RegEx test() JS returns true even tho it shouldn't return true [duplicate]

Solution 1:

Use a regex literal [MDN]:

var reg = /\(\s*([0-9.-]+)\s*,\s([0-9.-]+)\s*\)/g;

You are making two errors when you use RegExp [MDN]:

  • The "delimiters" / are should not be part of the expression
  • If you define an expression as string, you have to escape the backslash, because it is the escape character in strings

Furthermore, modifiers are passed as second argument to the function.

So if you wanted to use RegExp (which you don't have to in this case), the equivalent would be:

var reg = new RegExp("\\(\\s*([0-9.-]+)\\s*,\\s([0-9.-]+)\\s*\\)", "g");

(and I think now you see why regex literals are more convenient)

I always find it helpful to copy and past a RegExp expression in the console and see its output. Taking your original expression, we get:


which means that the expressions tries to match /, s and g literally and the parens () are still treated as special characters.

Update: .match() returns an array:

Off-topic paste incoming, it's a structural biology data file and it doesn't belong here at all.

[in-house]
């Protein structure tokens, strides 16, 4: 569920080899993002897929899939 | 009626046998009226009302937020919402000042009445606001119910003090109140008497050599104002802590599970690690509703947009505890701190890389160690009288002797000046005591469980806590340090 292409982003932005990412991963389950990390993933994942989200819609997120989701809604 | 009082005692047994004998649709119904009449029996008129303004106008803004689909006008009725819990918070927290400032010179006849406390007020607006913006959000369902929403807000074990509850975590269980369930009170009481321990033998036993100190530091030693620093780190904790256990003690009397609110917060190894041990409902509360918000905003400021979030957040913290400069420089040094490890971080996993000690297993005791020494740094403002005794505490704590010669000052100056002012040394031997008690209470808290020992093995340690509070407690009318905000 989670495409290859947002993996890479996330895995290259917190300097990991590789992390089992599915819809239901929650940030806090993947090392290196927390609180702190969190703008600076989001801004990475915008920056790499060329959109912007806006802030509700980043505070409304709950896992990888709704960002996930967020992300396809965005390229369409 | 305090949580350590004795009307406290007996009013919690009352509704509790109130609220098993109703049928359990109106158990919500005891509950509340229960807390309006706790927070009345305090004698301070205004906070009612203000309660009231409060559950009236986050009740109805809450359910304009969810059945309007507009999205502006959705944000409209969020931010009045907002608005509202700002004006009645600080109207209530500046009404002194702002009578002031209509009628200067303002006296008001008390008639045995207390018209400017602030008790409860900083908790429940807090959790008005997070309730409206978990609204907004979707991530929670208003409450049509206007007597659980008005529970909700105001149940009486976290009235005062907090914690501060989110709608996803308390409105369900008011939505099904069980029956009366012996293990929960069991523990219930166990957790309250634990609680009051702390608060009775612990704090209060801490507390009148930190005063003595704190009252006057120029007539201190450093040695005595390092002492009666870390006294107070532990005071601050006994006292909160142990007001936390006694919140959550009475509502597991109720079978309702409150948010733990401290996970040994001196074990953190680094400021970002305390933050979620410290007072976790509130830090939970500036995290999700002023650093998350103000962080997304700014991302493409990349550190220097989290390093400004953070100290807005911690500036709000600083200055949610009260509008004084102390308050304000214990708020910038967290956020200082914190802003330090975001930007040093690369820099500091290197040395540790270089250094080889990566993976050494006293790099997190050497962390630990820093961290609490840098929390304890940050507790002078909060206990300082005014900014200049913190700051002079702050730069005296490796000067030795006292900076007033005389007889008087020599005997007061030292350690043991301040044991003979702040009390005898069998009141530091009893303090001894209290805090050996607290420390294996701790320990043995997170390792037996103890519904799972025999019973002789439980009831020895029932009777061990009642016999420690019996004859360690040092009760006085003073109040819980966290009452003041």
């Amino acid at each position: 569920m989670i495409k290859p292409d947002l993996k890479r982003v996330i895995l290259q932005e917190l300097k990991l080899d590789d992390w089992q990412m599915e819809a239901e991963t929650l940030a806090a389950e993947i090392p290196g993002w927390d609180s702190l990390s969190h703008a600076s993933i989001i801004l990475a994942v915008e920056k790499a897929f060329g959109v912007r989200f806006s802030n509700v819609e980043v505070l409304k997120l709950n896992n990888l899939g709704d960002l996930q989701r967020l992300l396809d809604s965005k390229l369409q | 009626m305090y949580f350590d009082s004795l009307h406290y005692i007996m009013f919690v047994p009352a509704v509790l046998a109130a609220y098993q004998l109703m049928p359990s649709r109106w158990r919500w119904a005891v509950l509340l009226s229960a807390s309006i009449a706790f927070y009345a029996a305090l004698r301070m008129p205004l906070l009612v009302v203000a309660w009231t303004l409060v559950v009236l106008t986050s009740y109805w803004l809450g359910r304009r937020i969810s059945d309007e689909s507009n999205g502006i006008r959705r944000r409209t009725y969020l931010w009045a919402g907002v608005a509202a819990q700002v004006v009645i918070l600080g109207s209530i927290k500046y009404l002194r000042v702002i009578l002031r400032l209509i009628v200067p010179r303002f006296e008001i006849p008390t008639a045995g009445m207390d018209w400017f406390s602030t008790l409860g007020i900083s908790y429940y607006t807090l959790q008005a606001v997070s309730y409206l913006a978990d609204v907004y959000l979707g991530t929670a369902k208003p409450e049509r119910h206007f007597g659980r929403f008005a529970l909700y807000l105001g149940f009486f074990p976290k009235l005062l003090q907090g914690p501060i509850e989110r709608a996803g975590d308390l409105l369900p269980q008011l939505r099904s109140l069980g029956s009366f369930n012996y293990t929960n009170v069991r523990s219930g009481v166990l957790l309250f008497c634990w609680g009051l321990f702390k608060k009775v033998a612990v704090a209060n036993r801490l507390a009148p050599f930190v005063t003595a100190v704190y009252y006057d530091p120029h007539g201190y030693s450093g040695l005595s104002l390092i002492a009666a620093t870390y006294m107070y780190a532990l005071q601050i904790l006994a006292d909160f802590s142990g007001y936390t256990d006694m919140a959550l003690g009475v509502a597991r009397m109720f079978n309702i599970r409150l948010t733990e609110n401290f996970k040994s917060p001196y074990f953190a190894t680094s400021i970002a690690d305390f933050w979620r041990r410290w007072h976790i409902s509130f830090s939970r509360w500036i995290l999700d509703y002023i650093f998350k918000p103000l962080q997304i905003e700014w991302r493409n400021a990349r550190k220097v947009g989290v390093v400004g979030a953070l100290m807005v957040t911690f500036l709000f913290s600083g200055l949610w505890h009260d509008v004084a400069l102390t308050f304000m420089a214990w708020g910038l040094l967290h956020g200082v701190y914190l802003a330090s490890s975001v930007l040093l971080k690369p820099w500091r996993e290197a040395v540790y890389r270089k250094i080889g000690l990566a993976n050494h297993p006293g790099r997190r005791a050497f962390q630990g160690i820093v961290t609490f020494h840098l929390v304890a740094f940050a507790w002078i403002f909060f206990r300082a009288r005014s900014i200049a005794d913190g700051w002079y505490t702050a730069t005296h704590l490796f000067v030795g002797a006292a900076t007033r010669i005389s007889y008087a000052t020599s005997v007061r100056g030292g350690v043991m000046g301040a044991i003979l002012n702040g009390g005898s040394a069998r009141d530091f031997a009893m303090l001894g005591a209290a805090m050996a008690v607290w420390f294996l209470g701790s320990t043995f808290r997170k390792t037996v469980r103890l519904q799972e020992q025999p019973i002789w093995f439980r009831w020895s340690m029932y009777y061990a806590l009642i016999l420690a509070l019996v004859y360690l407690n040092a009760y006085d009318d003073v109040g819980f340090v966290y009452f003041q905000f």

["(25.774252, -80.190262)", "(18.466465, -66.118292)", ... ]

which does not seem to be very useful.

You have to use .exec() [MDN] to extract the numbers:

["(25.774252, -80.190262)", "25.774252", "-80.190262"]

This has to be called repeatedly until the whole strings was processed.


var reg = /\(\s*([0-9.-]+)\s*,\s([0-9.-]+)\s*\)/g;
var result, points = [];

while((result = reg.exec(polygons)) !== null) {
    points.push([+result[1], +result[2]]);

This creates an array of arrays and the unary plus (+) will convert the strings into numbers:

    [25.774252, -80.190262], 
    [18.466465, -66.118292], 

Of course if you want the values as strings and not as numbers, you can just omit the +.